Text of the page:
Question: Is a dividend distribution from a sole-shareholder S-Corporation a disguised wage payment?
As with any economy, businesses are continually seeking to increase the bottom line of their profit statements. One such method is for the employer to reclassify its employees as independent contractors. The benefits are obvious wherein the employer no longer has to contribute to the payroll tax of the employees, paid vacations, paid sick leave, paid holidays, employee benefits and employee pensions as well as other expenditures paid by an employer for the benefit of the employee.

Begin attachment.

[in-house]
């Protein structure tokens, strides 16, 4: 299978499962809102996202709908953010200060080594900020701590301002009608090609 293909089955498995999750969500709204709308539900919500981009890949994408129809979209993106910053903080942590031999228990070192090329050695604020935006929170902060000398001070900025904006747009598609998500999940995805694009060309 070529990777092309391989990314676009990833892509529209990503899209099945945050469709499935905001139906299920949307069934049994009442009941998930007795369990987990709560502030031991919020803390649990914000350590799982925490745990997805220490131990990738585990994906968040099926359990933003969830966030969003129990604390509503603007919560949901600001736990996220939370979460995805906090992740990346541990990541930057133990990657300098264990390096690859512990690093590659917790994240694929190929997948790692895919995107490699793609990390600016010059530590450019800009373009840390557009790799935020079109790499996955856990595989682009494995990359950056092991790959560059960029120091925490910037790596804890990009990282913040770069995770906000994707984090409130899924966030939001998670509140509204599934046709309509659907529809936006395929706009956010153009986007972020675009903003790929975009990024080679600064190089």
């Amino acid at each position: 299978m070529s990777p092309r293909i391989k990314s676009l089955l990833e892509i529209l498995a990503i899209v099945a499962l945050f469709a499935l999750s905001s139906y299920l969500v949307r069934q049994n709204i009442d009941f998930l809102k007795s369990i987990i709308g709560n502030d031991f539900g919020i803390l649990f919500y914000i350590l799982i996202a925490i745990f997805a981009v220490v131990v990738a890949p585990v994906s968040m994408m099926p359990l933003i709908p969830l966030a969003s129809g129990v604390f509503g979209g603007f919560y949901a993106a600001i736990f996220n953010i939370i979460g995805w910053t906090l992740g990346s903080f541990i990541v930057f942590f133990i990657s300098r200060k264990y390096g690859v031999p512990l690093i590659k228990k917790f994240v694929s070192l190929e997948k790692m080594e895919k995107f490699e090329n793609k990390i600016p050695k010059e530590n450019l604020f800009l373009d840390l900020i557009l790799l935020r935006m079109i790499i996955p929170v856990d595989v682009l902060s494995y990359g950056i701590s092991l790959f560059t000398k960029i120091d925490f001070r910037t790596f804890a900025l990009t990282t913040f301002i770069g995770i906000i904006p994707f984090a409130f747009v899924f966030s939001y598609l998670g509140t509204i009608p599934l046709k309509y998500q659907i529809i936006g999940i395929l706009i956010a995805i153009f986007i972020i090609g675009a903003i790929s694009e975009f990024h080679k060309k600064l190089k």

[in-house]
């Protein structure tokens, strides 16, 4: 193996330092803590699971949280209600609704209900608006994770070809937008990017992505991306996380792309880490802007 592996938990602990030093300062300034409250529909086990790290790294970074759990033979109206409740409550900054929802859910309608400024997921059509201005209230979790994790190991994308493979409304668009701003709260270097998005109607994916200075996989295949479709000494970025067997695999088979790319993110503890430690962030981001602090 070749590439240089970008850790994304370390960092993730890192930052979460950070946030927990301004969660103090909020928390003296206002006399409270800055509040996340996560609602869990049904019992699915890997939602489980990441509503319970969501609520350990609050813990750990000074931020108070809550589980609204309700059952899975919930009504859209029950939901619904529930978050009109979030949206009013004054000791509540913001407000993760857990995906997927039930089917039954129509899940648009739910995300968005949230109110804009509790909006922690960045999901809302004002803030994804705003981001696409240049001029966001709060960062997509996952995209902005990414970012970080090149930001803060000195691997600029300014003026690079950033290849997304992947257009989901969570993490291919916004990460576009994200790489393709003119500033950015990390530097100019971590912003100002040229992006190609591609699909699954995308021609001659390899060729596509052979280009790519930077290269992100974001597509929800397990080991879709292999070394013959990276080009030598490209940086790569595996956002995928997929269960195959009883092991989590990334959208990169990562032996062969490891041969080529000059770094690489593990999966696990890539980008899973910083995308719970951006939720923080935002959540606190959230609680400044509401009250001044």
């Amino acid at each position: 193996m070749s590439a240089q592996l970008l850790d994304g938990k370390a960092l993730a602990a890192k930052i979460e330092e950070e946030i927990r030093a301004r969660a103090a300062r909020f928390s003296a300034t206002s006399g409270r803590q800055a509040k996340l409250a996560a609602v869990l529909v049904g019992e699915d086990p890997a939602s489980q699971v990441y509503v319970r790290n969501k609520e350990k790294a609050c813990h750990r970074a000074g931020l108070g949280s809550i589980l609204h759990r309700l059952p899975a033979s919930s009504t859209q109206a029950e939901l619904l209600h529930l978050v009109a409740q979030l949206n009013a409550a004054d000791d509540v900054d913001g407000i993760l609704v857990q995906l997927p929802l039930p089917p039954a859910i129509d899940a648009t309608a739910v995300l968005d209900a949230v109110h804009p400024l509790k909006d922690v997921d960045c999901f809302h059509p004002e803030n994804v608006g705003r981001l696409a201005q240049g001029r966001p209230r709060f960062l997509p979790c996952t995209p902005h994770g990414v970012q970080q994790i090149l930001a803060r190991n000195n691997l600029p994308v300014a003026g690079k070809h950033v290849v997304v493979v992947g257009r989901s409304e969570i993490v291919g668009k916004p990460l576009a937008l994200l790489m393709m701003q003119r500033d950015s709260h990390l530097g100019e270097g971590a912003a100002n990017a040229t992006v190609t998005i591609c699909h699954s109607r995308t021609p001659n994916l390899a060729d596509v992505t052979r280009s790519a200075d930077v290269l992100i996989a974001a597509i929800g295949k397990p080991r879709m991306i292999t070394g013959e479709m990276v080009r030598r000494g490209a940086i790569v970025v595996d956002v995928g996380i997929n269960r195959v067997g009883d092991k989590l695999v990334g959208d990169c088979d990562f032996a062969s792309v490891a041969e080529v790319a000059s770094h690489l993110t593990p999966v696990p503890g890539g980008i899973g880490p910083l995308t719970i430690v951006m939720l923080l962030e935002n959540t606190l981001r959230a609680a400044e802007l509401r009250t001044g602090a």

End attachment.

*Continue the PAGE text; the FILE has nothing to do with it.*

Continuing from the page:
Generally, the employees are helpless with the employer’s decision to reclassify them as independent contractors and are then compelled to report their wages as independent contractor income. The reclassified employee will no longer receive the usual Wage and Earning Statement, W-2, from the employer. The reclassified employee will receive a form 1099-MISC showing their wages as taxable income that must now be reported as a Sole Proprietorship on Schedule C of their tax return. The net profit shown on this Schedule C will not only be subject to Federal and State income taxation at ordinary income tax rates but also subject to Federal Self-Employment tax rate on Form 1040-SE. In other words, the reclassified employee will be paying two forms of taxes on their tax return; (1) ordinary income tax, and (2) self-employment tax which replaces both the employers’ part and the employees’ part of payroll tax liabilities. Thus, you are responsible for both the employer and employer portions as compared to the period prior to the re-classification when you were only responsible for the employee’s portion.